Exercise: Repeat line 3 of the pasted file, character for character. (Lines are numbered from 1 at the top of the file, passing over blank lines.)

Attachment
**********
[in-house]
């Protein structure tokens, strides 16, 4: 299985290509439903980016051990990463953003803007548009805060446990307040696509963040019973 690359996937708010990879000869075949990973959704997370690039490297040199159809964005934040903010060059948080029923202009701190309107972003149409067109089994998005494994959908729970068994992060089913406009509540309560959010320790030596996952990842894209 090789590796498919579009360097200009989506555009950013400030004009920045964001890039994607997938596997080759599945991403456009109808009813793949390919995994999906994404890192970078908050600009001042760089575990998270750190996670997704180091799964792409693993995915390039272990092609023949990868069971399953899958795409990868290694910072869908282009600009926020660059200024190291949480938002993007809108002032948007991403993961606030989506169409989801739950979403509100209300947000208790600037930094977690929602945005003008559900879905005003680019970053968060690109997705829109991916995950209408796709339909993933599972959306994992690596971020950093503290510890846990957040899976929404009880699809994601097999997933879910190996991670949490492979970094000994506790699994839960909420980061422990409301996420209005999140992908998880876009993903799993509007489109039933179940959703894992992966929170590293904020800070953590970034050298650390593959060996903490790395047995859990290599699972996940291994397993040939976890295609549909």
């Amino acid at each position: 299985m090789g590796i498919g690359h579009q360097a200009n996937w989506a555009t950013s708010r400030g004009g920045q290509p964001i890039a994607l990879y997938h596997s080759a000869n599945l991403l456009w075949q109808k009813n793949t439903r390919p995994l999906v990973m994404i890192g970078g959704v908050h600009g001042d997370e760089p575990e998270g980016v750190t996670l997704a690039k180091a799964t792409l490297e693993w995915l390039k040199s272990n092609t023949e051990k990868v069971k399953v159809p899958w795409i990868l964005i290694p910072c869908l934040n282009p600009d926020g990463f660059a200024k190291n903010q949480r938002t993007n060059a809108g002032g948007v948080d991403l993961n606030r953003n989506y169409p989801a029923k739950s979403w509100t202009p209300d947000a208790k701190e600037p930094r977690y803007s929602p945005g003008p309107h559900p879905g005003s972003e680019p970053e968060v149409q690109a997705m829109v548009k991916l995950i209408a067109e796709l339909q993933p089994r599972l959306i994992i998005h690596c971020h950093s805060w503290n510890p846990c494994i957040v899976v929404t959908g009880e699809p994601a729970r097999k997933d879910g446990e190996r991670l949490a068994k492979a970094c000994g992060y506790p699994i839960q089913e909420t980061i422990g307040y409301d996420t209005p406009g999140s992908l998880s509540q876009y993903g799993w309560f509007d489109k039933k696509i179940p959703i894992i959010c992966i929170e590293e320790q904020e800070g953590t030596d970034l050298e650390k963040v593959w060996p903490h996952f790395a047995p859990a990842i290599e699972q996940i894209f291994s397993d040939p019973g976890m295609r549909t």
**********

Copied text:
């Amino acid at each position: 299985m090789g590796i498919g690359h579009q360097a200009n996937w989506a555009t950013s708010r400030g004009g920045q290509p964001i890039a994607l990879y997938h596997s080759a000869n599945l991403l456009w075949q109808k009813n793949t439903r390919p995994l999906v990973m994404i890192g970078g959704v908050h600009g001042d997370e760089p575990e998270g980016v750190t996670l997704a690039k180091a799964t792409l490297e693993w995915l390039k040199s272990n092609t023949e051990k990868v069971k399953v159809p899958w795409i990868l964005i290694p910072c869908l934040n282009p600009d926020g990463f660059a200024k190291n903010q949480r938002t993007n060059a809108g002032g948007v948080d991403l993961n606030r953003n989506y169409p989801a029923k739950s979403w509100t202009p209300d947000a208790k701190e600037p930094r977690y803007s929602p945005g003008p309107h559900p879905g005003s972003e680019p970053e968060v149409q690109a997705m829109v548009k991916l995950i209408a067109e796709l339909q993933p089994r599972l959306i994992i998005h690596c971020h950093s805060w503290n510890p846990c494994i957040v899976v929404t959908g009880e699809p994601a729970r097999k997933d879910g446990e190996r991670l949490a068994k492979a970094c000994g992060y506790p699994i839960q089913e909420t980061i422990g307040y409301d996420t209005p406009g999140s992908l998880s509540q876009y993903g799993w309560f509007d489109k039933k696509i179940p959703i894992i959010c992966i929170e590293e320790q904020e800070g953590t030596d970034l050298e650390k963040v593959w060996p903490h996952f790395a047995p859990a990842i290599e699972q996940i894209f291994s397993d040939p019973g976890m295609r549909t």